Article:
Leafl ess parasitic twiners, stem wiry, yellow. Spikes terminal or axillary; peduncle 2-4.5 cm; bracteoles 3, ovate, 1.2 mm, ciliate. Flowers sub sessile, in spikes, 3-merous, bisexual, 3 mm across. Tepals 6, free, unequal, 3+3, truncate, obtuse; outer lobes ovate-orbicular, 1.2 mm, ciliate; inner lobes obovate, 2.5 mm. Fertile stamens 9; fi laments 1.5 mm; glands sessile; anthers 2-celled, 1.5 mm; staminodes 3, to 1 mm. Ovary 1.5 mm; style 0.5mm; stigma capitate. Drupe globose, enclosed within infl ated perianth, crowned by lobes; seed 1.
Thickets or sparse forests on mountain slopes from near sea level to elevations of 1,600 metres in southern China. Occurs especially on the seashore and areas immediately behind the shore, often forming a dense blanket over thickets.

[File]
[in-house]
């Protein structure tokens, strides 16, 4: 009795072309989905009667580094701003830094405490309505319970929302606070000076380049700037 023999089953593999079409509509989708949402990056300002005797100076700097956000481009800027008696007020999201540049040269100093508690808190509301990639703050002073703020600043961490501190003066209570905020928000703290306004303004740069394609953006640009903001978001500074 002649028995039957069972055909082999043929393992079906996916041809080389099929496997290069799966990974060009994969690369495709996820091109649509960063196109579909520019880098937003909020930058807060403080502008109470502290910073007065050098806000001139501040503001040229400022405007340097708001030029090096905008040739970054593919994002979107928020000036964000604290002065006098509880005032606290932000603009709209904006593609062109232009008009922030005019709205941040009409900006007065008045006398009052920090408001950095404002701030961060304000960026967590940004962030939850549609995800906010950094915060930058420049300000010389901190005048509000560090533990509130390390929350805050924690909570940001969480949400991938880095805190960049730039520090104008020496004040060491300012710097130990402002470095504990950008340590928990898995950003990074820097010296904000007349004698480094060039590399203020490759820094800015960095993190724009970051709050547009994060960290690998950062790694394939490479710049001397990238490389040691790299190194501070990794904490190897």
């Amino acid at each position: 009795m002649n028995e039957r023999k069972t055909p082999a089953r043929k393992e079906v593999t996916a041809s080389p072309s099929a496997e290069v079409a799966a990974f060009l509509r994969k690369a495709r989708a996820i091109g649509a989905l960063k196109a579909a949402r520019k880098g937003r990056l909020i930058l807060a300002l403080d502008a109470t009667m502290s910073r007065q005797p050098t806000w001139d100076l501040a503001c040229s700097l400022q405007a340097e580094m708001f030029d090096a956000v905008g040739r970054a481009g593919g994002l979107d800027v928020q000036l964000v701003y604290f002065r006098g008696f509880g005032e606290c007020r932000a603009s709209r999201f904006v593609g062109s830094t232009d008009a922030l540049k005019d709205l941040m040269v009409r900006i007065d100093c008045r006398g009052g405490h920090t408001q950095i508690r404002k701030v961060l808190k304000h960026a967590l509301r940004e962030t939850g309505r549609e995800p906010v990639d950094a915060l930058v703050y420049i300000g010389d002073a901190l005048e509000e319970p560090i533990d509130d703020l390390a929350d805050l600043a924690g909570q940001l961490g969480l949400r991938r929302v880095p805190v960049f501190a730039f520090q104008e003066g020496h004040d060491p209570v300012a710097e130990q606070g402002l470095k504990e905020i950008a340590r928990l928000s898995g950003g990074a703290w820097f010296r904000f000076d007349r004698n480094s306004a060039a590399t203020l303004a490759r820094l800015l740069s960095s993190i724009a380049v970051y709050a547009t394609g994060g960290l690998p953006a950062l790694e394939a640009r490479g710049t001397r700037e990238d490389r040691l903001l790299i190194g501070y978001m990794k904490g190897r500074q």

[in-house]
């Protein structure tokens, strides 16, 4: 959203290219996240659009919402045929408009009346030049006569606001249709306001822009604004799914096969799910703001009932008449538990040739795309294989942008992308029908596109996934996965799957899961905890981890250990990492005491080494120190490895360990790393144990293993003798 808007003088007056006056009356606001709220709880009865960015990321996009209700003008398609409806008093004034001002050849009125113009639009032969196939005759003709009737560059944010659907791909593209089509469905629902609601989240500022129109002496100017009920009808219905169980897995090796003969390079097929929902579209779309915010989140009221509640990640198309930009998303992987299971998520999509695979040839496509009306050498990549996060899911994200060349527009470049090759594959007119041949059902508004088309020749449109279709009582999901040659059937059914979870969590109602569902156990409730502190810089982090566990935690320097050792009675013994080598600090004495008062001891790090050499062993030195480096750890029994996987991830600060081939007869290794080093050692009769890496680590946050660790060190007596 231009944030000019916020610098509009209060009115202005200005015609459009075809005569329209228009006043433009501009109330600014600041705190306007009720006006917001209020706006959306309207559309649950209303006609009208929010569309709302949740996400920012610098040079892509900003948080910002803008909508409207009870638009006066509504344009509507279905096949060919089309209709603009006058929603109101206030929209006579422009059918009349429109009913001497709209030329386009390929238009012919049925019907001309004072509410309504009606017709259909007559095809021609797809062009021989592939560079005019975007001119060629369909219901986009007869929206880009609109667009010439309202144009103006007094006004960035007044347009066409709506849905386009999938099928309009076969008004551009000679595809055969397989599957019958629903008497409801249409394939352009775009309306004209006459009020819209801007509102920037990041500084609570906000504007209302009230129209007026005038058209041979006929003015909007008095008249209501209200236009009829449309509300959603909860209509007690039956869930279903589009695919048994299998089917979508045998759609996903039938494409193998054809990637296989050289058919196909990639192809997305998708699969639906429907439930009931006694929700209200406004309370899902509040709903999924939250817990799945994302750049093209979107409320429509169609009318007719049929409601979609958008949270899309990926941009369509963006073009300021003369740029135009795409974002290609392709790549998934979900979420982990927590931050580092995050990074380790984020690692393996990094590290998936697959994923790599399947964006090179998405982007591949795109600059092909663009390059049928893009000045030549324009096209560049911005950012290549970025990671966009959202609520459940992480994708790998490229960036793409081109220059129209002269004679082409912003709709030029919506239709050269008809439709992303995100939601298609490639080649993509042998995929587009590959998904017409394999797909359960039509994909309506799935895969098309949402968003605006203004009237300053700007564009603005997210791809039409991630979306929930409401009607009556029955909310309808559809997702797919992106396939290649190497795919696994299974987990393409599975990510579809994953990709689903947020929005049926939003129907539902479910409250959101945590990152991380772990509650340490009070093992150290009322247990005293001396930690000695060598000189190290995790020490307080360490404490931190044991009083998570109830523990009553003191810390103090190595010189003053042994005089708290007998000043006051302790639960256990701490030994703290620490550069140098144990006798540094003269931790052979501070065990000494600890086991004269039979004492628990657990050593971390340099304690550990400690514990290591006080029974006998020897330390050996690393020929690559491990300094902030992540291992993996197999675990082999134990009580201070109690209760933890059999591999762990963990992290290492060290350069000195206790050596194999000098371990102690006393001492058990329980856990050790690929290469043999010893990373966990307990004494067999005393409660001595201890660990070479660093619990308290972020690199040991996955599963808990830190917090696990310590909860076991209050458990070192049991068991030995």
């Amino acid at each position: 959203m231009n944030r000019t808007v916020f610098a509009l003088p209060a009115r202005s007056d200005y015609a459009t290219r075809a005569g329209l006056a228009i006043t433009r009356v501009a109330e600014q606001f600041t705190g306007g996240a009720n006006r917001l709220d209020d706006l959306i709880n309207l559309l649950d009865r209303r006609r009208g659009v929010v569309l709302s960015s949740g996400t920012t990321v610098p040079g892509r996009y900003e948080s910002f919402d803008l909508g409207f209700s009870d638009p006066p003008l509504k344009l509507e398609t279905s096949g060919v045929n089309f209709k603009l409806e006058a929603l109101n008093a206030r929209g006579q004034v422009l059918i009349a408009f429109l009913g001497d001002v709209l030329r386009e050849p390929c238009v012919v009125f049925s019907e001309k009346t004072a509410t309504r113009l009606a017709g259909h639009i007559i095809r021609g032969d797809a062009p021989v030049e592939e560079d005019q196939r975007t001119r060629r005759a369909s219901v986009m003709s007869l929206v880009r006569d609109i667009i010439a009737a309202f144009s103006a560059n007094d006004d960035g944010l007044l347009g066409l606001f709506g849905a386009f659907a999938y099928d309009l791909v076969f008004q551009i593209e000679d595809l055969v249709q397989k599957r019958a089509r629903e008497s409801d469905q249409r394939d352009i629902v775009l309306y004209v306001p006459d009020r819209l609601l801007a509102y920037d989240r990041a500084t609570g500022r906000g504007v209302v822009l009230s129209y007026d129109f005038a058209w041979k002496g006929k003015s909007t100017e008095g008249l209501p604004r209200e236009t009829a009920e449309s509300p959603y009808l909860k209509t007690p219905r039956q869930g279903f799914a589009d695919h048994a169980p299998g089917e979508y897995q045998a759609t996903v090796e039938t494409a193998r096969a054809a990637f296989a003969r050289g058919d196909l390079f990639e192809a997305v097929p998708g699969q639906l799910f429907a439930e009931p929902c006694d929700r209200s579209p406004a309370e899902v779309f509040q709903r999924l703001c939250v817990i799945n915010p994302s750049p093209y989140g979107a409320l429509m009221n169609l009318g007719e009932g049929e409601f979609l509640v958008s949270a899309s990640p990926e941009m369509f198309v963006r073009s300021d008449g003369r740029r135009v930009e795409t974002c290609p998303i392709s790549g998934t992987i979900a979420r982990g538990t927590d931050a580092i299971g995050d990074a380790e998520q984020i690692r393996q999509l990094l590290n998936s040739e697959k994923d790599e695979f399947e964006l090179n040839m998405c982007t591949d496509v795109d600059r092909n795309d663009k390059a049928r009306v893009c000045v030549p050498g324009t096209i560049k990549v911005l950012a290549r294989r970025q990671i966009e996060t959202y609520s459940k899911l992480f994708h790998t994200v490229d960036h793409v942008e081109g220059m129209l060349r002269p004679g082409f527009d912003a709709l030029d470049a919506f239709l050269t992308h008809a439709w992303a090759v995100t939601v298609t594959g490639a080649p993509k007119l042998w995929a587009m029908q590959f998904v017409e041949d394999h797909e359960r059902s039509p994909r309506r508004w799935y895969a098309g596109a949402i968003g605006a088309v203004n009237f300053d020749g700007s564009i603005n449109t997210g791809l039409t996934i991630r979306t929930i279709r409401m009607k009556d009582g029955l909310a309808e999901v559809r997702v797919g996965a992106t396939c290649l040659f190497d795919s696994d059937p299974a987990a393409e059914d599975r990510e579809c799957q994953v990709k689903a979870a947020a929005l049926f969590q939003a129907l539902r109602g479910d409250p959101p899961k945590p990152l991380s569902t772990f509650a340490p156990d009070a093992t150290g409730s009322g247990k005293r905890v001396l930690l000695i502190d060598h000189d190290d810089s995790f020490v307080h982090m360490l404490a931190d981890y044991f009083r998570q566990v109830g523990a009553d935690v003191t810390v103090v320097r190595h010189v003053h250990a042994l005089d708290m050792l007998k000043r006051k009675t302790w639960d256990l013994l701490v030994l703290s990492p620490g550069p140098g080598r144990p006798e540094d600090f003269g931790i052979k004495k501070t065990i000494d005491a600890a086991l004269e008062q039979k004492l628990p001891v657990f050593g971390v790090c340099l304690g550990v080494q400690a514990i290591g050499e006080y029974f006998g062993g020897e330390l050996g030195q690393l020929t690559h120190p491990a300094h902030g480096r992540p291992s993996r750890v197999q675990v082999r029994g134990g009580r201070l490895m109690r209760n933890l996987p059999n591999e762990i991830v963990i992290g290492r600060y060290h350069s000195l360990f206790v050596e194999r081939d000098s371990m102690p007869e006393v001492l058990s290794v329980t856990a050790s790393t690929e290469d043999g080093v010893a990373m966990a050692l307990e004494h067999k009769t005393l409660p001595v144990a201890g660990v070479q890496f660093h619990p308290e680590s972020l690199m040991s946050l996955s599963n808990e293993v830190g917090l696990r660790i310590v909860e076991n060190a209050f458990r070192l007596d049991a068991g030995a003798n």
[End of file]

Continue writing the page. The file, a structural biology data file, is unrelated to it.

C. filiformis is associated with a very wide range of host plants in a wide range of angiosperm and gymnosperm plant families. Werth et al. (1979), during a short survey on Andros Island in the Bahamas, identified 81 host species in 45 plant families, including ferns, gymnosperm and grasses. It is not known what encourages C. filiformis’ tendency to favour coastal vegetation. It can also occur well inland on non-saline soils.
C. filiformis is a tropical species requiring warm temperatures. It is also sensitive to shading, in spite of having its own photosynthesis and obtaining additional nutrition from its hosts. It is not known to be affected by soil type or pH. Its greater numbers in coastal areas suggest that it may be favoured by hosts growing on saline soils, but there has been no confirmation of this.